Updated: June 5, 2016 1:30:56 am
Shyamal Kumar Dihidar, 51, is drawing a moustache on his face. Once it is done, he cuts an impressive figure. “When I perform on stage, people identify me by my moustache. In jatra, things have to be loud and clear. The good guys have certain markers, the bad guys have theirs. My audience knows that if the character has an impressive moustache, he must be a police inspector,” says Dihidar, who has been a jatra artiste since he was in his teens. Dating back to the 16th century, the jatra is a folk theatre form of Bengal, employing dialogue, monologue, songs and instrumental music to tell stories. Jatra pala, as the plays are called, are enacted on wooden stages. The plots vary from Indian mythology and historical incident to contemporary social issues.
Today, Dihidhar is not preparing for yet another turn as inspector Sinha in the successful Duniya Amar Shotru. He is in the dimly-lit library of the Chitrabani Film School in central Kolkata to be part of an unique photography-cum-art exhibition on jatra artistes, at the behest of his nephew Soumya Sankar Bose.
Over the last few years, Bose has been photographing jatra artistes like Dihidar. “He wanted me to be here to talk to people about my experiences,” says Dihidar. The exhibition includes 22 portraits of artistes from Midnapore, Kutigiri, Nandigram and Sunderbans in West Bengal and Dhaka in Bangladesh. “I was born into a family of jatra artistes in Midnapore. My grandfather was one, so was my uncle. As a child, I would accompany them for their performances. I was fascinated by the world where my grandfather dressed up as emperor Shah Jahan one day and a beggar the next day,” says the 25-year-old photographer, who received a grant from India Foundation for the Arts for this project.
Today, there are about 20 jatra companies in Kolkata’s famous Chitpore district. In 2001, there were over 300 companies which employed over 20,000 people.
“The 20-odd troupes will also close down in a few years. The Partition had a major impact on jatra. Artistes in the newly formed East Pakistan (later Bangladesh), stopped enacting Hindu folk tales of Krishna lila, Kongsho bodh, etc. On the other side of the border, artistes in West Bengal stopped playing Muslim characters such as Siraj-ud-daulah. The advent of cinema and TV in the 1960s and 1970s was another major blow,” says Bose.
He photographed the jatra artistes in avatars that won them recognition. So, Pradip Kumar Pal, an unassuming 59-year-old who runs a stationery shop in Gambhiranagar in south Bengal, is Chaitanya Mahaprabhu, the spiritual leader from medieval Bengal. He holds his arms up in the trademark pose, his eyes are half-closed, a rajanigandha garland adorns his bare chest. “I wanted it to be stark and incredulous. I wanted their realities to be the talking point of the picture, not their get-ups,” says Bose.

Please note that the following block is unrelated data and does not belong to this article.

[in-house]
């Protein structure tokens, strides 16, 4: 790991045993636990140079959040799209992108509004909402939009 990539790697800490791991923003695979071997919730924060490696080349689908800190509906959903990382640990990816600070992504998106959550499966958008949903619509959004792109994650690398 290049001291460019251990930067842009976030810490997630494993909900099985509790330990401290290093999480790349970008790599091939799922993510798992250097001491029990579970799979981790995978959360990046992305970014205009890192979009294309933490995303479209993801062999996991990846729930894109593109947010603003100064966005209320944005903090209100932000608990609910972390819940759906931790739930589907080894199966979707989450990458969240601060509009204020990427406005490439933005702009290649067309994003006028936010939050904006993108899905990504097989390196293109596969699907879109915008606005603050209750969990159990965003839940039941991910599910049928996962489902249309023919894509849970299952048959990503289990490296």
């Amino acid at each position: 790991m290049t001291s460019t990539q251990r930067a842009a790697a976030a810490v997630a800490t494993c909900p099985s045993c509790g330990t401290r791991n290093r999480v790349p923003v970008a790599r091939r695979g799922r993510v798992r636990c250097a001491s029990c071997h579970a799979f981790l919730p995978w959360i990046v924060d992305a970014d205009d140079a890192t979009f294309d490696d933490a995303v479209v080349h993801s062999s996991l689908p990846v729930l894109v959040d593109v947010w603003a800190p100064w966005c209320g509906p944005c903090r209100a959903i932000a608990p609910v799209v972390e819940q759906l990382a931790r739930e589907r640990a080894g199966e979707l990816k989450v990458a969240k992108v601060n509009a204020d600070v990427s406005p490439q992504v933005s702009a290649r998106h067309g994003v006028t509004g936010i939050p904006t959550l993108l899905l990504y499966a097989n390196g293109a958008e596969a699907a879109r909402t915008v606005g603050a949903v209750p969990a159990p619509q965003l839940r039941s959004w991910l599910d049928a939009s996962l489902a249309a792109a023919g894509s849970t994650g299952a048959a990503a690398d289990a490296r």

Jayashree Mukherjee, 66, who started her career in 1965, hasn’t acted in a jatra pala for about five years. She was 14 when she was spotted selling flower garlands at a north Kolkata market by renowned jatra director Bhavesh Kundu. She had five mouths to feed. “My father had lost his job and I had younger siblings. Bhaveshda asked me if I could act, I couldn’t say no,” says Mukherjee.
Her first role, the titular character in the popular Tapasi, required her to play a child bride married to a 40-something zamindar. “I would just mouth lines but people loved my performance,” says Mukherjee. For the next 20 years, Mukherjee played lead roles in a number of jatra palas, but the 1980s spelled doom. “Television ate away a large chunk of our market. Producers started bringing film stars to jatras to draw in the crowds,” says Mukherjee. Since the 1990s, popular film stars like Moon Moon Sen, Satabdi Roy and Raveena Tandon have performed in jatras.
Mukherjee, who acted in a jatra pala with Raveena Tandon about a decade ago, was paid Rs 1,000 for her efforts, while Tandon was paid “more than Rs 1,00,000”. Mukherjee does small roles in television serials now. “At times, I make about Rs 8,000 in a month, at times not even that. There are months where I don’t get any work. And to think less than two decades ago, I was too busy to attend even a nephew’s wedding,” says Mukherjee, who is at the exhibition to interact with visitors.
Behind her is Bose’s portrait of her dressed as the wistful Tapasi, the child bride, an image from another time.
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